Elie Wiesel

Elie Wiesel

Eliezer "Elie" Wiesel KBE ( /ˈɛli vɨˈzɛl/; Hungarian: Wiesel Lázár; born September 30, 1928) is a Romanian-born Jewish-American writer, professor, political activist, Nobel Laureate, and Holocaust survivor. He is the author of 57 books, including Night, a work based on his experiences as a prisoner in the Auschwitz, Buna, and Buchenwald concentration camps. Wiesel is also the Advisory Board chairman of the newspaper Algemeiner Journal.

When Wiesel was awarded the Nobel Peace Prize in 1986, the Norwegian Nobel Committee called him a "messenger to mankind," stating that through his struggle to come to terms with "his own personal experience of total humiliation and of the utter contempt for humanity shown in Hitler's death camps", as well as his "practical work in the cause of peace", Wiesel had delivered a powerful message "of peace, atonement and human dignity" to humanity.

Read more about Elie Wiesel:  Early Life, World War II, After The War, Life in The United States, Recent, Controversy Over Historical and Religious Rights To Jerusalem, Awards and Honors, Bibliography

Famous quotes by elie wiesel:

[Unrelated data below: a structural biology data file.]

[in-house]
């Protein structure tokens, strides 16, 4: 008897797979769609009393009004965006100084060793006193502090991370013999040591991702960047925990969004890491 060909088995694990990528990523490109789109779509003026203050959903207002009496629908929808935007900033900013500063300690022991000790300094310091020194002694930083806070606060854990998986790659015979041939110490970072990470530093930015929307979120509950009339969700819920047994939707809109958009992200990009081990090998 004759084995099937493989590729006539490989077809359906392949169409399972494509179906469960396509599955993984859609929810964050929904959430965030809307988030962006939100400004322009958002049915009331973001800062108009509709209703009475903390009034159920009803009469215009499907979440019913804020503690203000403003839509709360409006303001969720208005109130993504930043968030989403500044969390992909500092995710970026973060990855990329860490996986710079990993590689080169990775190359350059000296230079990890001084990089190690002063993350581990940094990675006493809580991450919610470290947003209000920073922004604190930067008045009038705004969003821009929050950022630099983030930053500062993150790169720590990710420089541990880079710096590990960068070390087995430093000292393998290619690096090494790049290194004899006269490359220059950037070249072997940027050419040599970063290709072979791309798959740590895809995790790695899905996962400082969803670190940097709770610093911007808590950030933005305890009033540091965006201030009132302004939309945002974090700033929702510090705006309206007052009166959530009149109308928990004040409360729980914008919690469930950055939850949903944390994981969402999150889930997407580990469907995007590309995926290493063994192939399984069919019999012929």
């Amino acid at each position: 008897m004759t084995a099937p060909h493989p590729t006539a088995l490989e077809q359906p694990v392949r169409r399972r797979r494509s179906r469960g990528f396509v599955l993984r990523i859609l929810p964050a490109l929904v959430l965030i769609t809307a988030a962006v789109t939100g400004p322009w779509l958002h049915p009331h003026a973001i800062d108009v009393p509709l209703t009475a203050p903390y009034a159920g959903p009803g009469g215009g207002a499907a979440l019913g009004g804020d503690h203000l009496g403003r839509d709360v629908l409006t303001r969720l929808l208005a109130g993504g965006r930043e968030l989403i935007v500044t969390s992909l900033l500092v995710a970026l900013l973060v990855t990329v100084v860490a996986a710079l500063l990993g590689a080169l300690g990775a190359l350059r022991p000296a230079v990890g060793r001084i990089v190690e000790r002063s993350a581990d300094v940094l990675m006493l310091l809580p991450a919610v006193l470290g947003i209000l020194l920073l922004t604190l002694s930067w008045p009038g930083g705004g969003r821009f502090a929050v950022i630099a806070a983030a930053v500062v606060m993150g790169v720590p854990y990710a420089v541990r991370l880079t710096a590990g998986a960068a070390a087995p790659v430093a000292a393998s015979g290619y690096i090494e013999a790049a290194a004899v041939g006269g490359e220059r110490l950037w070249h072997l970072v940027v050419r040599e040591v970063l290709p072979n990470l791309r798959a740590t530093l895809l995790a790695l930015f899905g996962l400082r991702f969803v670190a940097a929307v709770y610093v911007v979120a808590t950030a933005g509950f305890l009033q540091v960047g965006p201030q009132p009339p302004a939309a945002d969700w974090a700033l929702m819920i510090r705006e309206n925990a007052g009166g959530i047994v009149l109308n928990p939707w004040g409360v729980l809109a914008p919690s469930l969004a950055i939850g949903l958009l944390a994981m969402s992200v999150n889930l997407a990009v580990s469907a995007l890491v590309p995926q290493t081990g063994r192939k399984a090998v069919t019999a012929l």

I don’t believe in accidents. There are only encounters in history. There are no accidents.
    Elie Wiesel (b. 1928)

    I marvel at the resilience of the Jewish people. Their best characteristic is their desire to remember. No other people has such an obsession with memory.
    Elie Wiesel (b. 1928)

    I rarely speak about God. To God, yes. I protest against Him. I shout at Him. But to open a discourse about the qualities of God, about the problems that God imposes, theodicy, no. And yet He is there, in silence, in filigree.
    Elie Wiesel (b. 1928)

    Man, as long as he lives, is immortal. One minute before his death he shall be immortal. But one minute later, God wins.
    Elie Wiesel (b. 1928)

    Because I remember, I despair. Because I remember, I have the duty to reject despair.
    Elie Wiesel (b. 1928)